As long as any comparisons made are done so loudly and at length, I’m on board. I’m having so much fun so fast that I can’t really spare the time for purists, and anyway you can see what orthodoxy does to classical music and obviously the world around us.

Your Sony Classical music-video / promo [here] begins with some salaciousness. Will you be keeping your shirt on at Harvard?

I so hate to disappoint you, but it’s been a little cold.

See related reviews here and here.

Stops, pedals, manuals and tone-cabinets galore.

Stops, pedals, manuals and tone-cabinets galore.

Cameron Carpenter organ
Thursday, March 5, 2015
Sanders Theater, 8pm  

BUY TICKETS HERE

Juilliard-trained organist Cameron Carpenter’s goals are anything but modest: the brash, outspoken and phenomenally talented musician and composer wants the organ recognized as a premier recital instrument on par with violins and pianos. Carpenter has energy and vision equal to his talent: His repertoire is perhaps the largest and most diverse of any organist.

Program will include selections from If You Could Read My Mind and new material.

Cameron Carpenter will offer a free masterclass for
three members of the Harvard Organ Society at Sanders Theater on 3/4 at 7:00

Dennis Chan  will present Hamburger Totentanz by Guy Bovet
Khristian Erich Bauer-Rowe will present  Sonata no. 1 in F minor, Allegro Assai Vivace by  Felix Mendelssohn
Noel de Sa e Silva will present Prélude et Fugue sur le nom d’Alain bt Maurice Duruflé

Seating first-come, first-served, subject to venue capacity.

10 Comments

  1. Lee, were you flirting with Cameron? ;)

    Comment by Paul Cienniwa — February 20, 2015 at 8:32 am

  2. It’s hard to convey irony in print without emoticons, but I think it was present in large measure from both Cameron and me. No other publication, for instance, has linked a boychoir image to the hot-shot organist! I’m intrigued by what I have heard on YouTube, and I wish I could be going to the concert.

    Comment by Lee Eiseman — February 20, 2015 at 10:17 am

  3. Mr. Carpenter’s comment that “Organ repertoire ought to be played as gayly [i.e., with joy and fun] as possible” applies to church venues as well, and has ample historical precedent. The noted music historian Charles Burney heard Claude Balbastre (1724-1799) play in Paris in 1770, and reported with some astonishment: “When the Magnificat was sung, he played likewise between each verse several minuets, fugues, imitations, and every species of music, even to hunting pieces and jigs, without surprising or offending the congregation, as far as I was able to discover.” Charles Ives apparently played in the same manner while serving as organist for the Church on the Green in New Haven in the 1890s, when he was a student at Yale.

    Comment by Mark Kroll — February 21, 2015 at 8:00 am

  4. @Mark Kroll – You’re missing the joke, I think. He can’t have meant “with joy and fun”.

    Comment by David L. — February 21, 2015 at 9:23 am

  5. Nope, didn’t miss it.

    Comment by Mark Kroll — February 21, 2015 at 2:26 pm

  6. Always enjoy hearing this clever, talented guy play.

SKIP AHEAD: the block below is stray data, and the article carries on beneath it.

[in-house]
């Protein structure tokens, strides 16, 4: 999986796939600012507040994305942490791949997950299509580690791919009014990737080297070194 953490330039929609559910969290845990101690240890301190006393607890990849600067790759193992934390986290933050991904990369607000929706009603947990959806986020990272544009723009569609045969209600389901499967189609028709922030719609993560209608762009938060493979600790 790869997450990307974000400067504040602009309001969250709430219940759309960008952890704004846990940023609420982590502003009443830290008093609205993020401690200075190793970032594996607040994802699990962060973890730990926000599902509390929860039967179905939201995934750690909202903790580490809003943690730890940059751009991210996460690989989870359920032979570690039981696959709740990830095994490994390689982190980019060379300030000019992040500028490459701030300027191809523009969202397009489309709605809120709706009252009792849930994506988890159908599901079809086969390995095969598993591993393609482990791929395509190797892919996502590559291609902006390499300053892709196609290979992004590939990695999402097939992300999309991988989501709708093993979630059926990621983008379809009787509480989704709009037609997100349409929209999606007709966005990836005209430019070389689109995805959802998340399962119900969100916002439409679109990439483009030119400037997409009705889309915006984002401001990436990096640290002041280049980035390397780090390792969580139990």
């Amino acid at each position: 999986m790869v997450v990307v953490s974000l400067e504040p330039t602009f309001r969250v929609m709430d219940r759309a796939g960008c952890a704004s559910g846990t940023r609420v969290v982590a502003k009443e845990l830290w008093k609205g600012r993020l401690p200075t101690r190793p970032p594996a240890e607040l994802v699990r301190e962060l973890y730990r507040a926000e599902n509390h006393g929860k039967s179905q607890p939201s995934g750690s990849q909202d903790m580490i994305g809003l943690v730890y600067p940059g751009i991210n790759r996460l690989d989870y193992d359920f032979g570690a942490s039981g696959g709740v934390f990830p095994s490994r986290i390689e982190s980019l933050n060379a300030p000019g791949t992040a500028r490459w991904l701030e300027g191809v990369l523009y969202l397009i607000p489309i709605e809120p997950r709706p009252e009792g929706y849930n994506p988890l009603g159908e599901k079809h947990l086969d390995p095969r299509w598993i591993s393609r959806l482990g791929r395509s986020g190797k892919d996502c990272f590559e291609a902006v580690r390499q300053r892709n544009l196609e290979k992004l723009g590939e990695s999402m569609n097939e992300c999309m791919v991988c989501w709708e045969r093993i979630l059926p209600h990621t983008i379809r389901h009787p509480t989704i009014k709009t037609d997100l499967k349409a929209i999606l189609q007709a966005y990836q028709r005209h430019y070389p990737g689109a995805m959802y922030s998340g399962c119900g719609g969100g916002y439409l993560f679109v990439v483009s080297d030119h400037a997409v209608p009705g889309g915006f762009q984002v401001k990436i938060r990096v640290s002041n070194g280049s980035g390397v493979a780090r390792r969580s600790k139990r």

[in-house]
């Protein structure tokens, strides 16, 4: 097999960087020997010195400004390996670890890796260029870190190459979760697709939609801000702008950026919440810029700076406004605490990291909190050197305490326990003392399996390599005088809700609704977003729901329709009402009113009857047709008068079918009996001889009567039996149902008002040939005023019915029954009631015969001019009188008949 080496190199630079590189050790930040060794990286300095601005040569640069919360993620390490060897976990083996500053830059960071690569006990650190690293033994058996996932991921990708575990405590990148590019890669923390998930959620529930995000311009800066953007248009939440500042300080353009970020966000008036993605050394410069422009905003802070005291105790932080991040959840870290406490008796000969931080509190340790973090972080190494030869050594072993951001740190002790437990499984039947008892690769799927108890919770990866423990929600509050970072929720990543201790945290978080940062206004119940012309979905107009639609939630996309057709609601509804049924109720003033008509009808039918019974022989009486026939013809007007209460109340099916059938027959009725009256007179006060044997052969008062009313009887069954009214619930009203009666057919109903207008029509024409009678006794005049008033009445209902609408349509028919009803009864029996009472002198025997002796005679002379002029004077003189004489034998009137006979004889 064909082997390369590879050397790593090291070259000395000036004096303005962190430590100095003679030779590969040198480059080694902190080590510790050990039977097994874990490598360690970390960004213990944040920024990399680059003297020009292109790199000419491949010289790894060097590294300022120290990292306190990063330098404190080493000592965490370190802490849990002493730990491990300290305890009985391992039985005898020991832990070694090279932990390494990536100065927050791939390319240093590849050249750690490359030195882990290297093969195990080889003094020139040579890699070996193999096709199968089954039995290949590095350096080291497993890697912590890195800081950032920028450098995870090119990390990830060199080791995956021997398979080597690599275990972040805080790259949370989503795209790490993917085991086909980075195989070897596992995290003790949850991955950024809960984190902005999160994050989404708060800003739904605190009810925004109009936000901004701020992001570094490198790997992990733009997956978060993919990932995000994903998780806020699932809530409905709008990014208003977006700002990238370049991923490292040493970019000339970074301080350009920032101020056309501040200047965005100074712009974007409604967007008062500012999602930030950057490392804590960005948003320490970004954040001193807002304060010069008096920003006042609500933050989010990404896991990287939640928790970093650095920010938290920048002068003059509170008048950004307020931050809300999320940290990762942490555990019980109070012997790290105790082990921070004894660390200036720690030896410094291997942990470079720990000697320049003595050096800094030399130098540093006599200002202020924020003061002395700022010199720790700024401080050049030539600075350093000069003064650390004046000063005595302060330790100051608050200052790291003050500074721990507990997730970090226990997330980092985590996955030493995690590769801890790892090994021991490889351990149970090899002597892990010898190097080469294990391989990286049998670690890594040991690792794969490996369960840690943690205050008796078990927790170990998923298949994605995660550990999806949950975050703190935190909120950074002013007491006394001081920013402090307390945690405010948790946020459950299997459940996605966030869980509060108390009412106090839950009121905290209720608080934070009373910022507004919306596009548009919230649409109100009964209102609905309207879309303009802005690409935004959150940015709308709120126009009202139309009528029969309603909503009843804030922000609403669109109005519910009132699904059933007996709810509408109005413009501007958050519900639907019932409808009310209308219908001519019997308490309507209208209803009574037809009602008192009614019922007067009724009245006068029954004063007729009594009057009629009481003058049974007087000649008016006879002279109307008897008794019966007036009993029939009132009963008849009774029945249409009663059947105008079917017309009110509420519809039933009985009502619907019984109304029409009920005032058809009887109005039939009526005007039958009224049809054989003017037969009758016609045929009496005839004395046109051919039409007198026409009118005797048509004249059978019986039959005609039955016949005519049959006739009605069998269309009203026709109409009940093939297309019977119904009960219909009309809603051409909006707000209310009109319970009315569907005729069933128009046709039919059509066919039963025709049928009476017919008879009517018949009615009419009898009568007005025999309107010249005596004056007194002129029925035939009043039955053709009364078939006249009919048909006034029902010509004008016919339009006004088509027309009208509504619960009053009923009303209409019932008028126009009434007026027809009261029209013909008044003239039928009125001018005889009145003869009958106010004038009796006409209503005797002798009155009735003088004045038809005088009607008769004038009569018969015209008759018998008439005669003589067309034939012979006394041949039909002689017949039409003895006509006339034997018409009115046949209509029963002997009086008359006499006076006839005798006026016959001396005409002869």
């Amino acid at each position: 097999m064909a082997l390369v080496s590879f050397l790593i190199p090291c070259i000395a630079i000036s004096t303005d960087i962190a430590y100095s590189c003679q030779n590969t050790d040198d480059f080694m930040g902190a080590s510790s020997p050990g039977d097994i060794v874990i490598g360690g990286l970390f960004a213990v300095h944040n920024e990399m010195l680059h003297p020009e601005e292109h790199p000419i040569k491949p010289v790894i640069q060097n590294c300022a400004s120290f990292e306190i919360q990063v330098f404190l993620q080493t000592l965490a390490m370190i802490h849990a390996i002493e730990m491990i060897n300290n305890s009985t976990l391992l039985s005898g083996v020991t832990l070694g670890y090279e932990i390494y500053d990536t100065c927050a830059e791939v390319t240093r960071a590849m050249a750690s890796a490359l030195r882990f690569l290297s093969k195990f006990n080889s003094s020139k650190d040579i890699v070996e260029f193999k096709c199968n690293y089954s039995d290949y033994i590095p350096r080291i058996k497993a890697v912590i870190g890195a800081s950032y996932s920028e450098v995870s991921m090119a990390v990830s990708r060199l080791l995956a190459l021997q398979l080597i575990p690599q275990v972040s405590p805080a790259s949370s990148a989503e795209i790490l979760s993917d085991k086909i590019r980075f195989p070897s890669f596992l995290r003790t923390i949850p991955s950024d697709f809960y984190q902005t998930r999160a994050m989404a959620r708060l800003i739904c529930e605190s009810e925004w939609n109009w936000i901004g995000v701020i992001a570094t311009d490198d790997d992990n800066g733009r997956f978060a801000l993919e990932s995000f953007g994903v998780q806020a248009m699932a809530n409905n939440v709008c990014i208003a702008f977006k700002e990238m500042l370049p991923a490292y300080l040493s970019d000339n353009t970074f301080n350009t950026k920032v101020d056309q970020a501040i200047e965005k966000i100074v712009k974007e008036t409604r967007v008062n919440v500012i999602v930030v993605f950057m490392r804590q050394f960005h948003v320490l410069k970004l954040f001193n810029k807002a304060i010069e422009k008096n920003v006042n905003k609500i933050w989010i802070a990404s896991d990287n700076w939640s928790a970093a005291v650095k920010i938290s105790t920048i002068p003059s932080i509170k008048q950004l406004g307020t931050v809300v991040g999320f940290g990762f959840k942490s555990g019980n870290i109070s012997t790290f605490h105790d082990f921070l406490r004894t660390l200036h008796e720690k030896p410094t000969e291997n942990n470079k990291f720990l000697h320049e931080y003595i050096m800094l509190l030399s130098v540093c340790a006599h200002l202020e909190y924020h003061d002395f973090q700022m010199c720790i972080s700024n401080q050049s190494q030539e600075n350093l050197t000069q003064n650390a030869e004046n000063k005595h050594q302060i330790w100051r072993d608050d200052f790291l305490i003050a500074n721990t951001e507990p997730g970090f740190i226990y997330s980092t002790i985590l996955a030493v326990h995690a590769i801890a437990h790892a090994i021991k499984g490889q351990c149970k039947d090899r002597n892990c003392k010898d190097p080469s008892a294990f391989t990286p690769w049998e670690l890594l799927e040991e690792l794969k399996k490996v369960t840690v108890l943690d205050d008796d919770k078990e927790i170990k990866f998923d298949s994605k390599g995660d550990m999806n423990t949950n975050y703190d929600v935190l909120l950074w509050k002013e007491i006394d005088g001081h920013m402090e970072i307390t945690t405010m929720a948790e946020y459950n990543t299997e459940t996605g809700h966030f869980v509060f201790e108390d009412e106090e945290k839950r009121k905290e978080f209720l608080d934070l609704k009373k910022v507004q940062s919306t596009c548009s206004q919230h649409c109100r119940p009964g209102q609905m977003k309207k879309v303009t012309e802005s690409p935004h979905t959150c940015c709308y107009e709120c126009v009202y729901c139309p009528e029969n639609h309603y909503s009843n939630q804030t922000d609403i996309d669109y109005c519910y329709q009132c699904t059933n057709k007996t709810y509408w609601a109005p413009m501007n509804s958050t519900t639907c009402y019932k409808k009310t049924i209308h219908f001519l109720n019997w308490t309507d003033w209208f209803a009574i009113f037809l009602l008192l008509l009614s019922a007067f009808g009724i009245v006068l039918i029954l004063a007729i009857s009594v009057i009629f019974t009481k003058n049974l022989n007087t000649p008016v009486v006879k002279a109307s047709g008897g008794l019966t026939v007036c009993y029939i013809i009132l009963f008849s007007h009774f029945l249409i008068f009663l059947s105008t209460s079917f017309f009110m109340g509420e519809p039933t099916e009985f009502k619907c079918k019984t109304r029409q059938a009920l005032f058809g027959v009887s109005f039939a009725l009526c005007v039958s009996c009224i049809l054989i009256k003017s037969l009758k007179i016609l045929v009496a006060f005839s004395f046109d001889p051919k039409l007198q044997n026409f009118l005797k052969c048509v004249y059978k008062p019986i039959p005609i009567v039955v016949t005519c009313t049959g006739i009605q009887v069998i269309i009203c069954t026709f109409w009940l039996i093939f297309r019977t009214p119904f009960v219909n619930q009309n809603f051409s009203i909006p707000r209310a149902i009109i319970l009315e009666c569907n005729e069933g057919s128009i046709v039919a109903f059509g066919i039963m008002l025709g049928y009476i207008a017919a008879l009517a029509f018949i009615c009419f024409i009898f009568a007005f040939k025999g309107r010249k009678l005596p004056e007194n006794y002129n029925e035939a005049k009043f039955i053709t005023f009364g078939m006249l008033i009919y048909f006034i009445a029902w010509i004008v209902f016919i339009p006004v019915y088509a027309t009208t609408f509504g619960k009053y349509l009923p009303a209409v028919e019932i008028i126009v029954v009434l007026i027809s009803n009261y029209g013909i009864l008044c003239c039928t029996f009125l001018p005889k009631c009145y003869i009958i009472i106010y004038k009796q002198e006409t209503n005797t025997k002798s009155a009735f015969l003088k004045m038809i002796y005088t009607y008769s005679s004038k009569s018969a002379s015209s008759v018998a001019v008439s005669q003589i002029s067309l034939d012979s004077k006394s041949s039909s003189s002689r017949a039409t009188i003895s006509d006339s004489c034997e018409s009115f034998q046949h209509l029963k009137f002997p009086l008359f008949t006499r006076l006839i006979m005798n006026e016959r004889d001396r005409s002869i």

Comment by J — February 22, 2015 at 12:36 pm

  7. Anyone who confuses CC with Charles Ives should really read Jan Swafford’s splendid in-depth biography – Charles Ives: A Life with Music. Ives was a shy and reticent individual who gave up any kind of public performing (including on the organ) in his early 20s to immerse himself in serious composition for the rest of his life (even though he had to work in the insurance business to support his family). CC, by his own admission, is an extroverted showman performer who, as far as I know, has yet to compose anything. It’s hard to imagine two more different individuals.

    Comment by Barbara — February 22, 2015 at 6:55 pm

  8. ‘As far as I know’ may be easily cured with some googling and youtubing.
    (‘The live DVD includes two world premiere recordings of his own works (Three Intermezzi for Cinema Organ and Will o’ the Wisp from Fifteen Inventions on Chopin’s Etudes)’.)

    Comment by David Moran — February 23, 2015 at 1:28 am

  9. @Barbara – “As far as you know” doesn’t apparently include having heard of Edition Peters. You know, that publishes Mendellsohn, Reger, Brian Ferneyhough? And, um, Cameron Carpenter?

    Comment by John — February 25, 2015 at 3:15 am

  10. “As far as I know” could’ve been answered by looking only as far up as the concert blurb at the bottom of the article where it says: “Juilliard-trained organist Cameron Carpenter’s goals are anything but modest: the brash, outspoken and phenomenally talented MUSICIAN AND COMPOSER wants the organ recognized as a premier recital instrument on par with violins and pianos.” But it is pretty rare to find a composer who’s also a musician, so I can see the confusion.

    OR, one could only choose to read as far as Carpenter’s second sentence at the top: “Thank you so much for your interest, Lee. I’m likely to play some Bach and Scriabin, and PROBABLY SOME OF MY MUSIC.” But, I suppose he probably could’ve been lying about having any of his own music.

    Comment by zarlino — February 27, 2015 at 9:03 am

RSS feed for comments on this post.

Sorry, this comment forum is now closed.